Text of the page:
If you’ve ever made a mixtape or playlist, you’ve likely encountered the same problems as Graham Richardson (Last Days). Sometimes there are too many tracks to shove into a small space. Sometimes a track you love doesn’t match the timbre of the others, or interrupts the flow. Sometimes you can’t decide between two versions of a track, so you include only one. Accumulate enough stray pieces, and patterns begin to emerge. Some of these tracks blend well together. All of a sudden you realize you’ve got enough for another mixtape! Perhaps you’ll call your tape Odds and Ends. Richardson calls his album Fragments. But if one didn’t know these were fragments, scattered across time, one would welcome it as a new Last Days album, lacking a common theme but operating as a unified whole.
The warmth is apparent from the opening strings. Richardson has always operated on the liminal border between ambience and modern composition, yet his timbres have consistently exuded comfort. To this day, his finest achievement has been The Safety of the North, and “Middletown” sounds as if it might have come from those sessions: the same melancholy, the same hope. The drop to the sparse piano of “Reverberation” is also familiar; it’s amazing how we still think of that little girl, counting her blessings in her new surroundings. By “Redshift,” the emotional drenching has begun; but a slight hint of post-rock reminds us that Richardson won’t allow us to stay down for long.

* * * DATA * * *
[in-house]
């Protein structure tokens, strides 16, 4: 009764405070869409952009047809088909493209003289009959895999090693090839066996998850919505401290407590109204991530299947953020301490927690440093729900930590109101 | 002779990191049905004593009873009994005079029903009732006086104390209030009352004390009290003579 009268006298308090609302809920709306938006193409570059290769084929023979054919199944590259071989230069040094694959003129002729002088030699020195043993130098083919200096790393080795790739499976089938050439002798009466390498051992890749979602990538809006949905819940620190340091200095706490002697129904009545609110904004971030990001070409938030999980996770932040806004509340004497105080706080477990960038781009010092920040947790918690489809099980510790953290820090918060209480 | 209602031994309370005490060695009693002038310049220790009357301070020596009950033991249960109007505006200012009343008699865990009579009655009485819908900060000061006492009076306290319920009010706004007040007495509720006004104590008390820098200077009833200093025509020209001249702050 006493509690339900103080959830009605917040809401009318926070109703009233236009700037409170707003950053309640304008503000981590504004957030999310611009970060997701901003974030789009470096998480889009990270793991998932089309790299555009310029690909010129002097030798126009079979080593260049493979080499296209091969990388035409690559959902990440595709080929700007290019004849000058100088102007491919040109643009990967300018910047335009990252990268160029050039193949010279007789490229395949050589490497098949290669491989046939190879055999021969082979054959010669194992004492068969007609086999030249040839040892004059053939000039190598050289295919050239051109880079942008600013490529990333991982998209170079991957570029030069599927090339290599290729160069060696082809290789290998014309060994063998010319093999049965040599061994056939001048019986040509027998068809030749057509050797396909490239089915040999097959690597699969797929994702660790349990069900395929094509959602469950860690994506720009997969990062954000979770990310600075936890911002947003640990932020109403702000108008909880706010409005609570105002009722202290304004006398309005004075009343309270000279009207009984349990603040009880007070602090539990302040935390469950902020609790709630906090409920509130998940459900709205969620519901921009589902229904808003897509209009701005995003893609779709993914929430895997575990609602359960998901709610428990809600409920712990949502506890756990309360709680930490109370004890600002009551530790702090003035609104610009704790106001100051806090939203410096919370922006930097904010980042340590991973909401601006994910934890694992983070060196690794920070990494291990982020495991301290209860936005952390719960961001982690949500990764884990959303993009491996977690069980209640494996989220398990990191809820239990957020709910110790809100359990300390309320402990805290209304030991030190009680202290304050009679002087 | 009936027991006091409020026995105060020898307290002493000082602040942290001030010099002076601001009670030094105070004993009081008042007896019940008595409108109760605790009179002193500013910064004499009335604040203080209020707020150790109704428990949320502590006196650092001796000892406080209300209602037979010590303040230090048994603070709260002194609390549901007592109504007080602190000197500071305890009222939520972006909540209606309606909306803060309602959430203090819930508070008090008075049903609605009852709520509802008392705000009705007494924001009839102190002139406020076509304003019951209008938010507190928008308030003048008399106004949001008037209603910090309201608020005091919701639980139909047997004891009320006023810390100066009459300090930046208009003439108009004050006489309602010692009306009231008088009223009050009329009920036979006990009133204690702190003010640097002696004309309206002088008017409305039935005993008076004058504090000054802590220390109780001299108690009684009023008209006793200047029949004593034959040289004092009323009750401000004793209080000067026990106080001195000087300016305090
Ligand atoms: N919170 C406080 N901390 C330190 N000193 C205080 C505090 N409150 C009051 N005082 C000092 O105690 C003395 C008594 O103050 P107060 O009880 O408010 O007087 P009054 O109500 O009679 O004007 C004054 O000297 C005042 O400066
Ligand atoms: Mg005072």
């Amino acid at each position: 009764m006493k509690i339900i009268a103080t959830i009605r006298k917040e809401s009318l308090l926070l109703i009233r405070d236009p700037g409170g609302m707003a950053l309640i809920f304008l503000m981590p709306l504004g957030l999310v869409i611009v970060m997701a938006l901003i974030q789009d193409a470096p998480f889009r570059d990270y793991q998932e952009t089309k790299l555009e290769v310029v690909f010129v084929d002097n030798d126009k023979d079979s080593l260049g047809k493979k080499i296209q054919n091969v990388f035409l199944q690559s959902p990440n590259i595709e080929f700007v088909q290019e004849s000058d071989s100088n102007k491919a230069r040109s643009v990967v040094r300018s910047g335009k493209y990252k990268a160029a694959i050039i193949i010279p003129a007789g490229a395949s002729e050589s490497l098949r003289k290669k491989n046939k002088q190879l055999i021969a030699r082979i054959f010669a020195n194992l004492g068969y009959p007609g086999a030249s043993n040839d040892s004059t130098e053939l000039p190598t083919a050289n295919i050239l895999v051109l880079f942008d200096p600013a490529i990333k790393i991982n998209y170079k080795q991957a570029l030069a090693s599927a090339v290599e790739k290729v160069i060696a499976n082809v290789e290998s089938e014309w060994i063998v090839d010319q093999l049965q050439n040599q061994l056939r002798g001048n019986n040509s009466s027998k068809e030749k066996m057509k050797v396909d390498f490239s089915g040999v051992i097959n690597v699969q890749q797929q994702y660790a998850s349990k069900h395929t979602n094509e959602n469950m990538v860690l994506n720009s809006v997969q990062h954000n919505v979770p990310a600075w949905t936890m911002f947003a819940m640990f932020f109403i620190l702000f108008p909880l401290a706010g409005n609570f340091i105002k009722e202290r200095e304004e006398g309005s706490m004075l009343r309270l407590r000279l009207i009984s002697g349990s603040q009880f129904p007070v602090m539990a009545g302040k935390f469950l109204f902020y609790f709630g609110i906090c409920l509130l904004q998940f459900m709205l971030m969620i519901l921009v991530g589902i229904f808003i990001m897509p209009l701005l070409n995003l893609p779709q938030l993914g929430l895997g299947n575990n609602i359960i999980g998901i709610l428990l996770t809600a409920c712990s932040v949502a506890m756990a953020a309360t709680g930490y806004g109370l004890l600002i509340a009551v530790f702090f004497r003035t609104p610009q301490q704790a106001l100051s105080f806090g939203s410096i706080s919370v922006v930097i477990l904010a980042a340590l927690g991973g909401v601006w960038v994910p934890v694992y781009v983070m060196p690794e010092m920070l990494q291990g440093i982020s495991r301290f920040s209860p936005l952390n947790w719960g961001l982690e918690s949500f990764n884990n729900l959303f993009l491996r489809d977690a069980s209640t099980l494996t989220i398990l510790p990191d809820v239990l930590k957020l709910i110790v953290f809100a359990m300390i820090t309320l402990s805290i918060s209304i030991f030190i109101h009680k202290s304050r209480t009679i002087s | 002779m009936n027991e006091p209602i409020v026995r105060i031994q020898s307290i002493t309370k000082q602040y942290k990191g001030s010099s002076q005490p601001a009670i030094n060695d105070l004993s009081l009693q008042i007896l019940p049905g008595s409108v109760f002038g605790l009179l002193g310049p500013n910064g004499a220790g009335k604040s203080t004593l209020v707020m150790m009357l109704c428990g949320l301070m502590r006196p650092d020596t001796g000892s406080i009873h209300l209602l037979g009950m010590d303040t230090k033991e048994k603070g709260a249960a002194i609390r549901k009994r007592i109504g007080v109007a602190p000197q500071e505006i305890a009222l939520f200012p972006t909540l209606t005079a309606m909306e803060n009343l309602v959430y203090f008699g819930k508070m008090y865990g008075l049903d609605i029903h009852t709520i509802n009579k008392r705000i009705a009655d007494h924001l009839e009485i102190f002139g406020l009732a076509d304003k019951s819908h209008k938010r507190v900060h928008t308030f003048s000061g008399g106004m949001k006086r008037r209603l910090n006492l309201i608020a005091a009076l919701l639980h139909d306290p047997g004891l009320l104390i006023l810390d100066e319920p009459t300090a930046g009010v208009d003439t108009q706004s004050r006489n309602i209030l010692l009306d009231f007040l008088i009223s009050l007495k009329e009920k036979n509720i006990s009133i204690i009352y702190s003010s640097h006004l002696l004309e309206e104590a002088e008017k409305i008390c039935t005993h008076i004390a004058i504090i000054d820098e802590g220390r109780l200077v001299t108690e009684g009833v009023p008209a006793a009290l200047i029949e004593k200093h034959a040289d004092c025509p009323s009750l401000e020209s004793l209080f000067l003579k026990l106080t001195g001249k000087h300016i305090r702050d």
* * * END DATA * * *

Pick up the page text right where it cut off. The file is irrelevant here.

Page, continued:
So we have to pause at this point to express our astonishment: these are outtakes? On the one hand, we thank Graham for bringing them into the light; on the other, he’s going to make a lot of other artists jealous. According to multiple sources, Prince left enough music for a hundred posthumous albums; but there’s no telling if these songs are any good, and there’s certainly not a hundred Purple Rains in there. Fragments, on the other hand, is an album of which Richardson can be proud; the quality is as high as that of his regular releases.
One of the key reasons for this success is smart sequencing. Richardson has multiple timbres at his disposal, and is wise to spread them out: this way certain elements seem like returning themes rather than repetitions. “Reverberation” and “Postscript” both start with piano before adding strings, but are separated by half an album. One of the most ambient pieces, the twinkling “Traveling Light,” is found in the center, while its counterpart, “Open Water,” is found at the end; the only percussion is found on the closing “Cove,” making it a fitting finale.
A new Last Days album is already in the works, but Fragments is more than enough to tide us over as we wait for it to appear. (Richard Allen)